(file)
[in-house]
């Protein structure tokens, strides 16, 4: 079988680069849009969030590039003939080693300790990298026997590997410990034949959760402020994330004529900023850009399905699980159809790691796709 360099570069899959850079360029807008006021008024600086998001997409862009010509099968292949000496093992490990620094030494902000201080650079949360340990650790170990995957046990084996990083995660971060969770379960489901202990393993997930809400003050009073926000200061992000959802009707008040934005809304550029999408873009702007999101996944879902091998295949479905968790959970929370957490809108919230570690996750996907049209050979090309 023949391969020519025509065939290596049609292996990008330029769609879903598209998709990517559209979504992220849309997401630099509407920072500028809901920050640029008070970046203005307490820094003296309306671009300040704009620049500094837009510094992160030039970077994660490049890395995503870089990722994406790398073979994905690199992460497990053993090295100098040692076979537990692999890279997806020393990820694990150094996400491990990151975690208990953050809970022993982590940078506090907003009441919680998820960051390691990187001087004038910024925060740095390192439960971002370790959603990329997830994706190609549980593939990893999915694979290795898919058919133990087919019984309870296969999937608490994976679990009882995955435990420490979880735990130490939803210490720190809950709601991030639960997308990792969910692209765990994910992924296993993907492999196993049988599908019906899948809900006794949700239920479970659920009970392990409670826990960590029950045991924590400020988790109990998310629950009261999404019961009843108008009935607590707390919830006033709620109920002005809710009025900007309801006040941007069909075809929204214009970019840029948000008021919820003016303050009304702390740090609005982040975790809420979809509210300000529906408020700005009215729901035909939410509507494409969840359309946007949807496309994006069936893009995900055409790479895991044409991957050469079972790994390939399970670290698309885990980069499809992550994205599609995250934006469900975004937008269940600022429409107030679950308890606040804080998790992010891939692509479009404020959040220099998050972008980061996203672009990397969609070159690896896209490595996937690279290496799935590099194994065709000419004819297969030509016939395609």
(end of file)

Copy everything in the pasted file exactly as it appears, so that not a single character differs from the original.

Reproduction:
[in-house]
């Protein structure tokens, strides 16, 4: 079988680069849009969030590039003939080693300790990298026997590997410990034949959760402020994330004529900023850009399905699980159809790691796709 360099570069899959850079360029807008006021008024600086998001997409862009010509099968292949000496093992490990620094030494902000201080650079949360340990650790170990995957046990084996990083995660971060969770379960489901202990393993997930809400003050009073926000200061992000959802009707008040934005809304550029999408873009702007999101996944879902091998295949479905968790959970929370957490809108919230570690996750996907049209050979090309 023949391969020519025509065939290596049609292996990008330029769609879903598209998709990517559209979504992220849309997401630099509407920072500028809901920050640029008070970046203005307490820094003296309306671009300040704009620049500094837009510094992160030039970077994660490049890395995503870089990722994406790398073979994905690199992460497990053993090295100098040692076979537990692999890279997806020393990820694990150094996400491990990151975690208990953050809970022993982590940078506090907003009441919680998820960051390691990187001087004038910024925060740095390192439960971002370790959603990329997830994706190609549980593939990893999915694979290795898919058919133990087919019984309870296969999937608490994976679990009882995955435990420490979880735990130490939803210490720190809950709601991030639960997308990792969910692209765990994910992924296993993907492999196993049988599908019906899948809900006794949700239920479970659920009970392990409670826990960590029950045991924590400020988790109990998310629950009261999404019961009843108008009935607590707390919830006033709620109920002005809710009025900007309801006040941007069909075809929204214009970019840029948000008021919820003016303050009304702390740090609005982040975790809420979809509210300000529906408020700005009215729901035909939410509507494409969840359309946007949807496309994006069936893009995900055409790479895991044409991957050469079972790994390939399970670290698309885990980069499809992550994205599609995250934006469900975004937008269940600022429409107030679950308890606040804080998790992010891939692509479009404020959040220099998050972008980061996203672009990397969609070159690896896209490595996937690279290496799935590099194994065709000419004819297969030509016939395609």